During the Korean War, a number of USAF pilots expressed a need for an aircraft with a simple design, as well as great speed and altitude performance, in essence, an air superiority fighter. During this blog, we'll follow the development of this unique aircraft, the Lockheed F-104 Starfighter.
After interviewing the USAF pilots in 1951, the legendary Lockheed aircraft designer, Kelly Johnson, began design work on the F-104. Johnson adopted the philosophy from F-86 pilots in Korea, whose combat experience reflected a belief that the Soviet built Mig-15 was superior to the larger and more complex Sabre. When Johnson first assembled his design team in March 1952, they considered over one-hundred aircraft configurations, the designs ranging in weight from 8.000 lbs. to 50,000 lbs. To meet performance requirements, Lockheed chose a small and simple aircraft, weighing in at 12,000 lbs., utilizing a high performance engine. Lockheed was competing with three other aircraft companies to secure the high performance jet contract. Republic Aircraft presented the AP-55, an improved version of the XF-91 Thunderceptor, the North American NA-212, which would evolve into the later F-107 and the Northrop N-102 Fang, powered by the General Electric J79 engine. While these were unique aircraft in their own right, Lockheed had gained the upper hand due to their X-7 program, a ramjet/rocket program from which Lockheed gained invaluable experience in aerodynamic research and testing engine thrust. Valuable data gained from the Douglas X-3 Stiletto program was utilized in the design of the XF-104. Since Lockheed's goal was to build a sleek, high performance aircraft, a minimalist design would achieve that goal by wrapping the lightest, most aerodynamic airframe around a single powerful engine. This arrangement would drastically reduce mass and drag. The Starfighter's airframe was constructed of duralumin, with some stainless steel and titanium. The fuselage was about two and a half times the length of the wingspan, with the wings located farther aft than many jet designs of the era. The wing design of the F-104 featured thin wings (.016 in.), so thin that they were a hazard to ground crews with Lockheed installing protective guards on the leading wing edges. While most jet fighters of the era used a swept-wing or delta-wing concept, balancing lift, aerodynamic performance, as well as internal space for fuel and equipment, Lockheed designers determined a small and thin, mid-mounted trapezoidal wing to be the most efficient for high speed supersonic flight. However, the wing design also caused the aircraft to have a relatively high landing speed. As a result of this, Lockheed engineers developed a boundary layer control system, or BLCS of high pressure bleed air, which was blown over the trailing-edge flaps lowering landing speeds by about 35 mph. Flaps in the land position were required for the BLCS to operate. The tail stabilizer was mounted on top of the fin to reduce the tendency to yaw or roll at high speeds.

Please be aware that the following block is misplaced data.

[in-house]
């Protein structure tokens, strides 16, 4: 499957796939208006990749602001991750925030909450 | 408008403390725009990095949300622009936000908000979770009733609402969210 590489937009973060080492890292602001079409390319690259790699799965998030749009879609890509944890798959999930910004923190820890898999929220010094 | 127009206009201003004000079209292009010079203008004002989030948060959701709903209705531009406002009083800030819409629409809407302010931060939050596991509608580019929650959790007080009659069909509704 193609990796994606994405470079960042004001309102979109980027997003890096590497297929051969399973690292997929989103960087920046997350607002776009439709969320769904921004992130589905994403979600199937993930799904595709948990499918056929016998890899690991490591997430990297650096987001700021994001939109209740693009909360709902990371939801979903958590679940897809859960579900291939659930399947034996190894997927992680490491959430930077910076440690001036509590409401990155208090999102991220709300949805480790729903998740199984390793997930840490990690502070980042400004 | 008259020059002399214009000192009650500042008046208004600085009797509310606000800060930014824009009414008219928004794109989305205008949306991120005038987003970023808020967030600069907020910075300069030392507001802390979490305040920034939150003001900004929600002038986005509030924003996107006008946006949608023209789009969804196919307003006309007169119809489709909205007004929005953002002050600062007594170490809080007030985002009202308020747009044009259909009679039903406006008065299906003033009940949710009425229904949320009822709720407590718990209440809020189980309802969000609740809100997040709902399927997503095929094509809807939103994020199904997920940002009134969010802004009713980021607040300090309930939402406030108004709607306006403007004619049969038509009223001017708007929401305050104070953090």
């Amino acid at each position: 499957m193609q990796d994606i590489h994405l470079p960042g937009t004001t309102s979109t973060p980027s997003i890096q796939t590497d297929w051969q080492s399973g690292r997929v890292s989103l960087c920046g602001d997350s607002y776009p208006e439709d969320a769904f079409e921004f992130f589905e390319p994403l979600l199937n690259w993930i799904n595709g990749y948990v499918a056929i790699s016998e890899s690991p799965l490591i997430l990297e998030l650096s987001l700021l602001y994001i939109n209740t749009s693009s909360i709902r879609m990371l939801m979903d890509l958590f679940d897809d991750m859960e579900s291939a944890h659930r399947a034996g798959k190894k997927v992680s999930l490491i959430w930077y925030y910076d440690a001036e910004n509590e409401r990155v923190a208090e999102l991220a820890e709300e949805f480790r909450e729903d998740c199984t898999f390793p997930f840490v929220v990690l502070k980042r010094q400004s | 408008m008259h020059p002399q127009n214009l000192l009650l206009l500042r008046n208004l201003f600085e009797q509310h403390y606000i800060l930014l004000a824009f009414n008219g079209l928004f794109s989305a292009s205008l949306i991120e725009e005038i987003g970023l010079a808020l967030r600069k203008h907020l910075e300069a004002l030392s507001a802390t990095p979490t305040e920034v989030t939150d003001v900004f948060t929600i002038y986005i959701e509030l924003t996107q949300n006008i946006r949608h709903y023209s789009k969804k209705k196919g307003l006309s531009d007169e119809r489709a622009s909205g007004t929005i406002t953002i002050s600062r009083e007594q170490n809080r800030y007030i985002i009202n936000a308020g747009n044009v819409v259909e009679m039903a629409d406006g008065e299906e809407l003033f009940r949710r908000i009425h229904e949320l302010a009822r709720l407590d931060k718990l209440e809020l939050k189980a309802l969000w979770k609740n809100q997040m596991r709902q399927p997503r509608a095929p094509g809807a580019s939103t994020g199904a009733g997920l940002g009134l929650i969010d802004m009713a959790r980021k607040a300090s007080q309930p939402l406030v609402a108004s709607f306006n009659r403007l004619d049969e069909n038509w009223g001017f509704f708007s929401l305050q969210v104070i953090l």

The Starfighter was powered by the General Electric J79 turbojet engine, fed by side-intakes with fixed inlet cones, set for peak performance at Mach 1.7, later increased to Mach 2.0 for F-104s equipped with the more advanced J79 engines. Though the F-104 did not have variable-geometry inlets, as with many jet fighters, excess air was bypassed around the engine at high speeds. This bypass assisted in cooling the engine with the Starfighter having an excellent thrust-to-drag ratio, which permitted a maximum speed well above Mach 2. The F-104 was armed with the 20 mm M61Vulcan autocannon. Since it was the first aircraft to carry the cannon, testing of the Starfighter revealed problems with the initial version of the M61. For example, the cannon's gatling had problems with its linked ammunition being prone to misfeed, creating a foreign object damage (FOD) issue as ejected links were occasionally sucked into the engine. This was overcome with the development of a linkless ammunition feed system, which is now in use by a wide variety of U.S. combat aircraft. Two AIM-9 Sidewinder air-to-air missiles could be mounted on the wingtip stations, which could also be used mount fuel tanks. The F-104C and later models carried a centerline and two underwing pylons for fuel tanks, rocket pods or bombs. A nuclear weapon could be mounted underneath the centerline pylon. A later modification of the F-104 was a catamaran launcher mounted under the forward fuselage, from which to place two additional Sidewinders. However, the design offered minimal ground clearance, subjecting the missile heads to possible contact with ground debris. The first flight of the XF-104 took place on March 4, 1954 at Edwards AFB. The flight was successful, lasting just over 20 minutes. The total time from awarding of the production contract to the first flight was just one year-a record for the industry.